By Courtney Crandall. Originally published in the PHC Herald, 3/2/12.
Patrick Henry College
Jennifer and Aaron Olmstead, both 2008 Journalism grads. Aaron runs Estate Lawn Services, while Jennifer also manages her graphics design business, Deleted Space Creative
Olmstead started the business when his college savings ran out. Over Christmas break, 2005, he and his brother purchased the necessary equipment. Since then, the business has grown from two brothers to two crews. His wife, Jennifer Olmstead (Journalism, ’08), also maintains her own graphics design business, Deleted Space Creative.
Along the way, Olmstead learned the value of hard work and the benefit of owning your own business. “Achieving something for yourself feels really good,” he said.
"In our case, it worked out beautifully," adds Jennifer Olmstead, whose Deleted Space Creative business conducts all aspects of client brand consultation and graphics design for businesses, including website, logo, and business card design. "We have freedom that allowed us, last fall, to take a trip to Europe during what would have been a busy work time. I can work from anywhere, and Aaron's business is self-sustaining. A lot of young people have the idea that the only way to be successful is to access just the right job out of college, without considering the skill set God has given them to generate income in a way that benefits their family."
Like the Olmsteads, several PHC students have benefitted from entrepreneurship, something Aaron Olmstead recommends.
“The foundational thing you’ll learn in today’s society is that a lot of people think getting a job is the only way to earn money,” Caleb Lowery said. “The way to make money is to take initiative. Find someone with a need and meet it.”
Lowery’s own entrepreneurial endeavors include graphic design, technology repair, lawyer referral, and landscaping.
He started his landscaping business, Lowery Labor, last summer after Grounds Superintendent John Terryberry connected Lowery with a landscaping job in the area. In three hours, he made $700. “That was when I realized it was time for entrepreneurship.”
Operating your own business eliminates the middle man role that an employer plays in delegating jobs, Lowery said. An employer, Lowery discovered, receives a higher pay grade because he finds the work for his employees. “Once you realize that you have skills that other people are willing to pay for, rather than look for someone who gives me work, I can find that work myself,” Lowery said.
Managing entrepreneurial endeavors and college is sometimes difficult to maintain. While a student, Olmstead frequently attended classes in his work clothes (with professor understanding). Lowery stopped landscaping when he began working for a law firm in Leesburg last October.
Katelynn Dunlap operated her own social media networking business before her course load at PHC forced her to scale back her responsibilities.
Beginning during the 2008 elections, Dunlap consulted different campaigns in Delaware on their social media networking. Eventually, she turned it into a business.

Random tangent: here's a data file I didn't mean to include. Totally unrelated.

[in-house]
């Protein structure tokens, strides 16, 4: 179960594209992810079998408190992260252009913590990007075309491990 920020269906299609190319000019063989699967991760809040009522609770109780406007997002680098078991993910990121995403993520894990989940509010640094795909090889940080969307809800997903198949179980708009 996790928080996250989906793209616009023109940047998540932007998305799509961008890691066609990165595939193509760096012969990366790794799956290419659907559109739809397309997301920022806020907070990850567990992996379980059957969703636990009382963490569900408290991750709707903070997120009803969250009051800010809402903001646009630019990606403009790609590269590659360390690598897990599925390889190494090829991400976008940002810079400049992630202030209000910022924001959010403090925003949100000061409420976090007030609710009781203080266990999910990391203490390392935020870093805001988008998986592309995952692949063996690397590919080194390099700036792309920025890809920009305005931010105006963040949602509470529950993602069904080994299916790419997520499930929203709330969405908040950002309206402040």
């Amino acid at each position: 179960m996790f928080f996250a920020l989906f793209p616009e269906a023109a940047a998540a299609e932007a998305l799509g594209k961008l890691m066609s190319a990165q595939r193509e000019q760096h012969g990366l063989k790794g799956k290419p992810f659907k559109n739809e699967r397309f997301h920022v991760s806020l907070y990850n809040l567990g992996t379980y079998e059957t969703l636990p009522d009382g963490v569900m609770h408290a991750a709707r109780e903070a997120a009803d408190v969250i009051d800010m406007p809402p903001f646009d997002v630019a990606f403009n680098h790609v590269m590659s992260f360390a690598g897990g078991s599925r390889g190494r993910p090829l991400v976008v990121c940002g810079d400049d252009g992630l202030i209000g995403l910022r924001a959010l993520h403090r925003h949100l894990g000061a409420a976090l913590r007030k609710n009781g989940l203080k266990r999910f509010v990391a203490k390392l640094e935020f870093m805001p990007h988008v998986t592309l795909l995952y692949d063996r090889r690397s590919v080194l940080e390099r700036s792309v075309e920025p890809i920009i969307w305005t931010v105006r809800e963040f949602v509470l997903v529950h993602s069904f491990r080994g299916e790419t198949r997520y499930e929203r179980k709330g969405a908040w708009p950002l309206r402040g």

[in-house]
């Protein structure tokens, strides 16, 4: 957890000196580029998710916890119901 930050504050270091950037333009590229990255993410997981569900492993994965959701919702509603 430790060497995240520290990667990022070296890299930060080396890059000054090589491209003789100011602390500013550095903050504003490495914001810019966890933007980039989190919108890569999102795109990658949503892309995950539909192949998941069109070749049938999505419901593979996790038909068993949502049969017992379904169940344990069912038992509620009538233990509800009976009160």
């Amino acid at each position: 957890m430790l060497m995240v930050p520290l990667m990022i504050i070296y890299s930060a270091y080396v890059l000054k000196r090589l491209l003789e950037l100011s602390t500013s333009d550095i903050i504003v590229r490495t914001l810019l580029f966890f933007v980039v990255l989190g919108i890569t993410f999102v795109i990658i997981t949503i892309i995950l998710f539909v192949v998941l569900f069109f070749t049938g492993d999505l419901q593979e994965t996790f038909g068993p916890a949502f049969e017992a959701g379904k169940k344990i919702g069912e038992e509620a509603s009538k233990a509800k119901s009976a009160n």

Through word of mouth recommendations, Dunlap began directing the social media for two organizations and operating as a media consultant for two others. Currently, she works as a freelance consultant for two of those organizations.
Managing her business and school proved challenging for Dunlap. “I had to learn when it came to my business, I had to sit down and work,” she said. “When it’s time to work, I work. I’m in the zone.”
Dunlap also learned how to communicate on a “professional to a professional level.” Katie Tipton learned the same skill through her business last summer as an independent distributor for the jewelry company Premier Designs.
She visited the homes of clients who hosted her jewelry shows. Because she worked with people she had never met before, Tipton marketed herself as well as her product. “I’m not good at putting myself forward,” she said.
If people complimented her on jewelry she wore, she learned to thank them, then hand them her business card. “It will pay well when I try to find a job,” she said.
Bethany Barcz, who operates her own cosmetology business, has developed the same skill. “I learned that I need to be way more exciting about what I can do,” she said.
Barcz earned her cosmetology license in Pennsylvania during high school. “My mom told me, ‘I want you to have a plan to fall back on,’” Barcz said. Barcz has always been artistic and thought cosmetology looked fun, so she decided to pursue her license.
Three years later, Barcz passed her cosmetology exams thanks to her hard work and instruction from a local vocational school.
When she brought her skills with her to PHC in the fall of her freshman year, “I made more money cutting hair than I did [working] in the dining hall,” Barcz said.
Barcz hopes to enter the world of counter- terrorism intelligence after graduating this spring. But she said that having a side job has made looking for an intelligence job a little less stressful.
Aimee Stauf’s mother also encouraged her to pursue a job on the side. At age 12, Stauf began making her own jewelry as well as repairing broken jewelry. “I look around and see earrings or a necklace and think ‘Ah! I can make that, and I can make it better,’” Stauf said.
During her senior year in high school, she sold jewelry through Etsy.com. Stauf said “I learned that it takes a lot of work.” Treating a business like a hobby is not enough to be successful, she added.
Though it may not be the easy option, Olmstead said, “I definitely recommend students pursue entrepreneurship.”
Lowery said, “Identify your limits, identify your abilities, then challenge them.”